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Las Casas

The Main Argument

One way of looking at the parts of an article or chapters of a book, is to ask what the author's chief purpose is. In this case one might say that Las Casas' chief purpose is to argue against the legitimacy of the wars of conquest and resulting enslavement of the native populations of the Americas. In doing this he is responding to Sepulveda's arguments. Probably the most important of Sepulveda's arguments is based on the Aristotelian theory of natural slavery. If the native peoples fit the characteristics of the natural slave and the Spanish the characteristics of natural masters, then the Indians can be hunted down like wild animals and compelled to accept Christianity. Barbarians of a certain kind are natural slaves. So, Las Casas sets out to pinpoint exactly the nature of the barbarians who are natural slaves. He does this be defining various senses in which people can be called barbarians. This is why you were asked to make the table and determine what these characteristics are. Having stated the nature of barbarians in the strict and proper sense, those who are properly natural slaves, he goes on to give a variety of reasons why the Indians do not belong to this class.

In its simplest form, all details removed, Las Casas' argument might be reconstructed like this:

P1. The Indians can be legitimately attacked and enslaved if and only if they are barbarians in the strict and proper sense specified by Aristotle.
P2. They are not barbarians in the strict and proper sense specified by Aristotle.
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Cl. So, they cannot be legitimately attacked and enslaved.

From the point of view of logic, this is a perfectly good argument. You can see why it becomes important to define exactly what barbarians in the strict and proper sense are, and how important is the evidence which shows that the Indians are not barbarians in this sense. The really crucial parts of this argument are to be found on Pp. 32-3 where barbarians in the strict and proper sense are defined, and the bottom of Pg. 33 through Pg. 38 where we get the argument that barbarians of this kind are rare (while the Indians are numerous), and Pg. 44 where Las Casas shows that the Indians are not the kind of barbarians described on Pp. 32-3 in that they govern themselves, partake of the arts and commerce etc.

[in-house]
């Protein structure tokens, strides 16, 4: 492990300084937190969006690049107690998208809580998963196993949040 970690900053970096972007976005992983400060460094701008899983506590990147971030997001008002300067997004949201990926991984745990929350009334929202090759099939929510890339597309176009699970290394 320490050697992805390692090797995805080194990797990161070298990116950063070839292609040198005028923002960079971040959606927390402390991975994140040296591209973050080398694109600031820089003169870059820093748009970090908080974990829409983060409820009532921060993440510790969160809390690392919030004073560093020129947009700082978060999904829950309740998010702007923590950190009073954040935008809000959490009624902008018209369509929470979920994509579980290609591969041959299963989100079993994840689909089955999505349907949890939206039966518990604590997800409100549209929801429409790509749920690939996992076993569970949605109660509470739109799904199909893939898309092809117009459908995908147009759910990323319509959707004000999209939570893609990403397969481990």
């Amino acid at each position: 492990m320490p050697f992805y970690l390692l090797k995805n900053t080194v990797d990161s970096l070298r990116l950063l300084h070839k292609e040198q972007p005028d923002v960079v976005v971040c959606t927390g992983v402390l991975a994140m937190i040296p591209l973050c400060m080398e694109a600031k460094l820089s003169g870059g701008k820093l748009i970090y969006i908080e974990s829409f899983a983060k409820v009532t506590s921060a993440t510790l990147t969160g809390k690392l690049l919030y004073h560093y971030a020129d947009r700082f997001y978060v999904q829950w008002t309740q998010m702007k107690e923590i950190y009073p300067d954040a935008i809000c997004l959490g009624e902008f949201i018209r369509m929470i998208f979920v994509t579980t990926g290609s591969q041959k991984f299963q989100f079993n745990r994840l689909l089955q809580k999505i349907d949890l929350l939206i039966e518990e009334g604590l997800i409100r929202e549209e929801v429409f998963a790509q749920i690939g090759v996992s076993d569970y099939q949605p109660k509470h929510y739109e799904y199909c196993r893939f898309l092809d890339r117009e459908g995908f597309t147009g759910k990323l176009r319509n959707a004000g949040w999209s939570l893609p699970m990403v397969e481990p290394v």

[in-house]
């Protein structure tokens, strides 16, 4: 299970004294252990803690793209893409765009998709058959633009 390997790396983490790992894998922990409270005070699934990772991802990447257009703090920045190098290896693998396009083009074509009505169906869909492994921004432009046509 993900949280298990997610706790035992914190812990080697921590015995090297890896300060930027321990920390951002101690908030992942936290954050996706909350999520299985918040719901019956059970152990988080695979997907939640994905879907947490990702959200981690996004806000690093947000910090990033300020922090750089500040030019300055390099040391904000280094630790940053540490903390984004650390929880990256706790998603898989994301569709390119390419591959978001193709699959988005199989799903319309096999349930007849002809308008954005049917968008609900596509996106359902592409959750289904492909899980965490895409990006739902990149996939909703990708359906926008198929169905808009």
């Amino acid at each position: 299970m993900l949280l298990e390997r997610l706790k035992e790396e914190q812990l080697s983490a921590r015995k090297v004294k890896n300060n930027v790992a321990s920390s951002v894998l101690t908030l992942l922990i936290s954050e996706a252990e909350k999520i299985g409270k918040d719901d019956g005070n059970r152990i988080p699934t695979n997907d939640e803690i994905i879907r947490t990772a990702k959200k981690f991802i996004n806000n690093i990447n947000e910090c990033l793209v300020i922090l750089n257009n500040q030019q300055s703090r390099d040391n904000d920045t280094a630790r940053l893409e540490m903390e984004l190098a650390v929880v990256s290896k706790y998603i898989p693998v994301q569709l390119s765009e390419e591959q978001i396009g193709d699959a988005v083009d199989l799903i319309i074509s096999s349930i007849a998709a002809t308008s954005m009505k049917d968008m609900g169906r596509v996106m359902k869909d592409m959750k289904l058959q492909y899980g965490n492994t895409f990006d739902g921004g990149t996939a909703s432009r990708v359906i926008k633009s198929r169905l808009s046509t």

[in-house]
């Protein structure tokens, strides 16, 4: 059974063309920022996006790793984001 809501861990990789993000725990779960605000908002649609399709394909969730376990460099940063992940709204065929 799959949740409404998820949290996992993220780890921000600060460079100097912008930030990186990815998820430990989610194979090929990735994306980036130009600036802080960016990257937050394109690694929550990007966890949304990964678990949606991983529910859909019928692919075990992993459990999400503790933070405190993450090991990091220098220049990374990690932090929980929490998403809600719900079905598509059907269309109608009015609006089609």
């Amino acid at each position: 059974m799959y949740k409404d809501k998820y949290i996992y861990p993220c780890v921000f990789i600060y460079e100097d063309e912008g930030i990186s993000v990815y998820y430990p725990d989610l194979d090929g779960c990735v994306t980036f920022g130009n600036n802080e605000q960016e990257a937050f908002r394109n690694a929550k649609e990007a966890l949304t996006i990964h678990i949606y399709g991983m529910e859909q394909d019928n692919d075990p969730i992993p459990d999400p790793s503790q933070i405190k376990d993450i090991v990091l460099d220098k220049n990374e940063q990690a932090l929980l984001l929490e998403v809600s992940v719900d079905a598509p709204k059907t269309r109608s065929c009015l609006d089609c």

The argument from rarity

There is an additional argument (Chapters 2 and 3) which goes to show that it is impossible for a whole continent of people to fall into the category of natural slaves or barbarians in the strict and proper sense. Here is a summary of that argument. I am giving you this summary as an example. Later you will be asked to summarize arguments in a similar way. So, you should read the passage and examine the summary carefully.

Summary of the Argument from Rarity

The works of nature are the works of God, the Supreme Intellect, who is all poweful and good. So, nature, for the most part, brings forth what is best and perfect. Thus, every creature brings forth what is like itself, and is of the same species. God provides for and guides a rational nature for its own sake and in a way which is superior to other creatures, not only in regard to the species but individuals as well. Man partakes of a rational nature, all men recognize first principles. So, it would be impossible to find in a rational nature, that is one that does not fit the common notion of man, such a freak or mistake of nature, except very rarely and in far fewer instances than other creatures. Barbarians of the third kind -- those in the strict and proper sense -- are freaks or mistakes of nature. They are savage, lawless and unsociable because of an evil disposition and are the worst of men. Barbarians of this kind (or better, wild men) are rarely found in any part of the world and are few in number when compared with the rest of mankind. (Aristotle Ethics, Book VII). Anyone who, dares to write that countless numbers of natives (they completly outnumber all other men) accross the ocean are barbarous, savage, uncivilized and slow witted, is irreverant towards God, and contemptuous of nature.

In Chapter 3 Las Casas repeats the second argument which I just summarized for you and then gives another argument against Aristotle's claim that "it is lawful to hunt or catch barbarians of this type like wild beasts so that they might be led to the right way of life." In the activity section for this unit you will be asked to summarize this argument and to post your piece on the Las Casas Forum. Be sure to explain what role the Golden Rule plays in this argument.

 

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